Why Customer Service Is Your Best Marketing Tool
A few years ago, I was travelling abroad in London when my iPod Touch’s headphones stopped working. Since I was a college student already paying too much on the trip, I didn’t have the $40 or equivalent I would need to purchase new headphones. I decided to stop into the London Apple Store and see what they would say. I told a man working at the Genius Bar about my problem, and he immediately replaced my headphones with a brand new pair without even checking the warranty date on my iPod. I was impressed.
This isn’t the only time Apple’s fantastic customer support has come through. Another time, my iPod stopped working, and in three minutes I had a brand new iPod in my hands. It was as simple as that.
Now, years later, I’m up to renew my cell phone contract and purchase a new laptop for work. Guess which company’s products I’ll be buying?
Great customer support is an easy way to build a powerful bond with your customers and ensure brand loyalty. In all honesty, the iPod headphones aren’t top-of-the-line, and there are devices which would probably serve my needs a little better than an iPhone. The MacBook Air, with which I’m planning to upgrade my laptop, is much more expensive than the alternatives. However, the consistently great customer service experience I’ve had with Apple means I’m going to be a loyal customer.
Great Customer Service Grows Companies
Apple isn’t the only company that understands the value of great service. As explained by Kinesis CEO Shawn Busse (http://www.kinesisinc.com/branding/your-call-is-important-to-us-or-how-to-ruin-brand-experience/), online shoe giant Zappos built their entire successful company on service. Even their slogan, “Powered by Service,” shows how much they value the customer service experience. In less than 10 years, Zappos has grown from a small start up to a billion dollar company.
If you want customers to be loyal, you need to make customer service a priority. Customer support is one of the rare instances where the customer is interacting directly with your company. Even if you outsource your customer support overseas, the customer is still in the mindset of interacting with an official representative of your company. You have a rare opportunity to directly influence the customer experience. It’s worth nearly any cost to keep the customer happy, even if that means taking a financial loss in the short term.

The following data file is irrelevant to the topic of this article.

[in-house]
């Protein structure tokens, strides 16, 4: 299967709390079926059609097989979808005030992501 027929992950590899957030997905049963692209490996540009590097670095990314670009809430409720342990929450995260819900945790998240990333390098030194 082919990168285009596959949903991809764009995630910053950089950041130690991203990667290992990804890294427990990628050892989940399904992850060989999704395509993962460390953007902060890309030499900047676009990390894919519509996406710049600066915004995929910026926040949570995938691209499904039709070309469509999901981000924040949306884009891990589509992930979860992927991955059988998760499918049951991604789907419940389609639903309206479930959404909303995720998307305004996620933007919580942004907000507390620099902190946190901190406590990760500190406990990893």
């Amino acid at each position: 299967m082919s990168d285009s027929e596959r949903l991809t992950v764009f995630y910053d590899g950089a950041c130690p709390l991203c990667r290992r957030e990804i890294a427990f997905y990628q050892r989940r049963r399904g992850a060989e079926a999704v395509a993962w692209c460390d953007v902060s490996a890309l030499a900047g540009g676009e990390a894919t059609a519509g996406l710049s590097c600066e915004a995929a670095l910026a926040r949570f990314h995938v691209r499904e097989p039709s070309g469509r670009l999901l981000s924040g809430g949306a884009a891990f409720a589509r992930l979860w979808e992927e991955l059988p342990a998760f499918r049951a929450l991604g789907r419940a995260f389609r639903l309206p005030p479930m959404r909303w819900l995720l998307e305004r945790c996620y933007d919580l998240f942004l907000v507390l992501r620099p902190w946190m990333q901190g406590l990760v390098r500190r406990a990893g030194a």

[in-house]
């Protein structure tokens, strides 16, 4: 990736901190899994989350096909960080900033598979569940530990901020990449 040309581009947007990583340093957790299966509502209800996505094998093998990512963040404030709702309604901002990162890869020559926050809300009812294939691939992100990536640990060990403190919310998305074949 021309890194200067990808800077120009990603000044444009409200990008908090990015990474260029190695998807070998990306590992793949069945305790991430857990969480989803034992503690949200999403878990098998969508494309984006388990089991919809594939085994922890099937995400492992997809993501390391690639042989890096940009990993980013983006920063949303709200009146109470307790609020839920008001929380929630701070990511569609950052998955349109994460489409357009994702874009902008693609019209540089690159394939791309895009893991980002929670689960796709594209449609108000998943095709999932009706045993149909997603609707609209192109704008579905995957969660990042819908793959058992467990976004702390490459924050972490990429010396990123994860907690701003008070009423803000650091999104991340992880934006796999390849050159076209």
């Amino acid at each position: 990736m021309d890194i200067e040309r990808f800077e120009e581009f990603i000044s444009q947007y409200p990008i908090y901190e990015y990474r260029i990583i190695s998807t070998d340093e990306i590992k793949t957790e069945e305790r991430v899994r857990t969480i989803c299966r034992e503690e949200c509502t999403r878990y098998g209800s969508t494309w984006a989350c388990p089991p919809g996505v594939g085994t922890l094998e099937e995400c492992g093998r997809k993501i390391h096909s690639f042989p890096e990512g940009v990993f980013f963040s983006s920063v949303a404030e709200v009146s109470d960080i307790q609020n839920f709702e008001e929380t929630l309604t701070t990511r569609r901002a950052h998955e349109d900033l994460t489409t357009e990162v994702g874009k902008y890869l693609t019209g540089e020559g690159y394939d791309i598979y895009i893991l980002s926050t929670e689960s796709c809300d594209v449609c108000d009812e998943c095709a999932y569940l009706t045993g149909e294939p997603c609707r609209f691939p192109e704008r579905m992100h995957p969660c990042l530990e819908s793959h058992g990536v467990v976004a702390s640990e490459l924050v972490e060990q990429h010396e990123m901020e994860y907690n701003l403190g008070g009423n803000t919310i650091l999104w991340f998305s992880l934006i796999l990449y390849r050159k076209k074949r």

Refunds and Compensation as a Marketing Expense
In his book The Four Hour Work Week, the controversial but popular Tim Ferriss claims that companies should be willing to give a full refund plus 10% of the product’s value to unsatisfied customers. To paraphrase his reasoning, “the money back guarantee isn’t enough anymore.” Concerns about escalating customer demands aside, Ferriss’ principle is right and again shows the value of customer service as a marketing tool. Being willing to part with a little bit of your money will show the customer you are serious about their business and will provide returns (and brand loyalty) in the long run.
If the idea of losing money by offering 110% refunds scares you, think of it as a marketing expense. You’d spend hundreds or thousands of dollars on web advertisements if it meant increasing brand awareness and customer loyalty, right? A simple refund and compensation can produce the same results for much less.
Give Your Customers Time
Keeping customers happy means more than throwing money at them, though. You also need to give your customers adequate time to show them you value their business. It doesn't matter if you run an email compliance and archiving service or provide a premium widget for blogs, for example, be willing to help the customer set up the widget. Even if you charge a reasonable installation fee, interacting with your customers gives you a great opportunity to make them happy. Find ways to focus on the “service” in “customer service,” and it will pay off.
You Can’t Win Them All, But You Should Try
At the end of the day, you’re going to have unhappy customers. Even if you do everything you can to attempt to please your customers, there will always be someone you can’t win over. That’s okay. Focus on making as many customers happy as possible, and they’ll tell their friends about their positive experience. Look at each of the points of customer interaction and determine how you can really “Wow” the customers at each of those points. You’ll build more lifetime customers and brand loyalty than any marketing campaign ever could.
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